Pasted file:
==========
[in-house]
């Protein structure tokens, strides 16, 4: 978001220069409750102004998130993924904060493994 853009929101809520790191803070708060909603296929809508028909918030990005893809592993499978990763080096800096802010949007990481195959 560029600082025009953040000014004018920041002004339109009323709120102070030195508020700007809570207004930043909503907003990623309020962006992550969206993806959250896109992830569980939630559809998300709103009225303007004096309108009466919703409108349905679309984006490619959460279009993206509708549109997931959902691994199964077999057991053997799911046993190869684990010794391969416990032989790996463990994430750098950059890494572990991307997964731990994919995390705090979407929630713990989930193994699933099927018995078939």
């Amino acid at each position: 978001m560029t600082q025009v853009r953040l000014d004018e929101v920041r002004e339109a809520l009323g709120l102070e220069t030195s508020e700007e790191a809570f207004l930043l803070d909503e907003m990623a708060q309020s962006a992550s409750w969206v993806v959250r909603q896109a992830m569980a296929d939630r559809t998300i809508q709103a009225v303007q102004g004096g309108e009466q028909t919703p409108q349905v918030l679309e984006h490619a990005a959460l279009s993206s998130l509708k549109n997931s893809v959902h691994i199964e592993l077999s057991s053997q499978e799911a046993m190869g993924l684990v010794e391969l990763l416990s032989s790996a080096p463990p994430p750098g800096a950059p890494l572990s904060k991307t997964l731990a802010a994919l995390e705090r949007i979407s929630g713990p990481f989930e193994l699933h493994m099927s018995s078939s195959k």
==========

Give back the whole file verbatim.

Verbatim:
[in-house]
């Protein structure tokens, strides 16, 4: 978001220069409750102004998130993924904060493994 853009929101809520790191803070708060909603296929809508028909918030990005893809592993499978990763080096800096802010949007990481195959 560029600082025009953040000014004018920041002004339109009323709120102070030195508020700007809570207004930043909503907003990623309020962006992550969206993806959250896109992830569980939630559809998300709103009225303007004096309108009466919703409108349905679309984006490619959460279009993206509708549109997931959902691994199964077999057991053997799911046993190869684990010794391969416990032989790996463990994430750098950059890494572990991307997964731990994919995390705090979407929630713990989930193994699933099927018995078939």
């Amino acid at each position: 978001m560029t600082q025009v853009r953040l000014d004018e929101v920041r002004e339109a809520l009323g709120l102070e220069t030195s508020e700007e790191a809570f207004l930043l803070d909503e907003m990623a708060q309020s962006a992550s409750w969206v993806v959250r909603q896109a992830m569980a296929d939630r559809t998300i809508q709103a009225v303007q102004g004096g309108e009466q028909t919703p409108q349905v918030l679309e984006h490619a990005a959460l279009s993206s998130l509708k549109n997931s893809v959902h691994i199964e592993l077999s057991s053997q499978e799911a046993m190869g993924l684990v010794e391969l990763l416990s032989s790996a080096p463990p994430p750098g800096a950059p890494l572990s904060k991307t997964l731990a802010a994919l995390e705090r949007i979407s929630g713990p990481f989930e193994l699933h493994m099927s018995s078939s195959k």